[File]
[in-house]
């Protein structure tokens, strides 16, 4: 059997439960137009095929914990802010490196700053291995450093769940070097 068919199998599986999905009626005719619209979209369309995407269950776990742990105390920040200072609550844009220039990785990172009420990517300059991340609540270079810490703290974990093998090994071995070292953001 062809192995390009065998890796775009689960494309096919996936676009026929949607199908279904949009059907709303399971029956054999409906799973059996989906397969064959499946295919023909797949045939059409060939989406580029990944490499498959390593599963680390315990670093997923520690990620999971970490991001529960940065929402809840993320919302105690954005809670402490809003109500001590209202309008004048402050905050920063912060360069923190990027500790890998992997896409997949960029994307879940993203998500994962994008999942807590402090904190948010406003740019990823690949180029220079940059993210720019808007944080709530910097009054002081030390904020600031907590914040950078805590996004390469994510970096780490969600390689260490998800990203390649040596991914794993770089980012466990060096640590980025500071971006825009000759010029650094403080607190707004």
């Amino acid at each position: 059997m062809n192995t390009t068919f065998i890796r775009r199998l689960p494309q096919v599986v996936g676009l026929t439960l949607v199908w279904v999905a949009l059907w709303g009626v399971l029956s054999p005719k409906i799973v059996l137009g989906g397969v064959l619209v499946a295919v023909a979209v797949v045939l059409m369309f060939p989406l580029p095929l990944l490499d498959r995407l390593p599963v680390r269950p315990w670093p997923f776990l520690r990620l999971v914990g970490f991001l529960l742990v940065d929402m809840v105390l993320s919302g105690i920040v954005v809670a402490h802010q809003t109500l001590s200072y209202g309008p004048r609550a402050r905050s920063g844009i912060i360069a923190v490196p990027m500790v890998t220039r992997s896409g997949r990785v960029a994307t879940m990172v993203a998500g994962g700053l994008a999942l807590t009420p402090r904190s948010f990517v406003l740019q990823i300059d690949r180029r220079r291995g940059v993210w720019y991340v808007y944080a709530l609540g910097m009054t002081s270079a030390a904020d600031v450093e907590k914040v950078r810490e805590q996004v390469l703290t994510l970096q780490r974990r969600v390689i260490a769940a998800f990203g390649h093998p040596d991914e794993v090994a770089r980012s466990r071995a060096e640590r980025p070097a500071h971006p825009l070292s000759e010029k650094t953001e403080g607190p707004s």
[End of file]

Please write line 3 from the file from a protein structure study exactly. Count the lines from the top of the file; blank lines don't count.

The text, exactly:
């Amino acid at each position: 059997m062809n192995t390009t068919f065998i890796r775009r199998l689960p494309q096919v599986v996936g676009l026929t439960l949607v199908w279904v999905a949009l059907w709303g009626v399971l029956s054999p005719k409906i799973v059996l137009g989906g397969v064959l619209v499946a295919v023909a979209v797949v045939l059409m369309f060939p989406l580029p095929l990944l490499d498959r995407l390593p599963v680390r269950p315990w670093p997923f776990l520690r990620l999971v914990g970490f991001l529960l742990v940065d929402m809840v105390l993320s919302g105690i920040v954005v809670a402490h802010q809003t109500l001590s200072y209202g309008p004048r609550a402050r905050s920063g844009i912060i360069a923190v490196p990027m500790v890998t220039r992997s896409g997949r990785v960029a994307t879940m990172v993203a998500g994962g700053l994008a999942l807590t009420p402090r904190s948010f990517v406003l740019q990823i300059d690949r180029r220079r291995g940059v993210w720019y991340v808007y944080a709530l609540g910097m009054t002081s270079a030390a904020d600031v450093e907590k914040v950078r810490e805590q996004v390469l703290t994510l970096q780490r974990r969600v390689i260490a769940a998800f990203g390649h093998p040596d991914e794993v090994a770089r980012s466990r071995a060096e640590r980025p070097a500071h971006p825009l070292s000759e010029k650094t953001e403080g607190p707004s």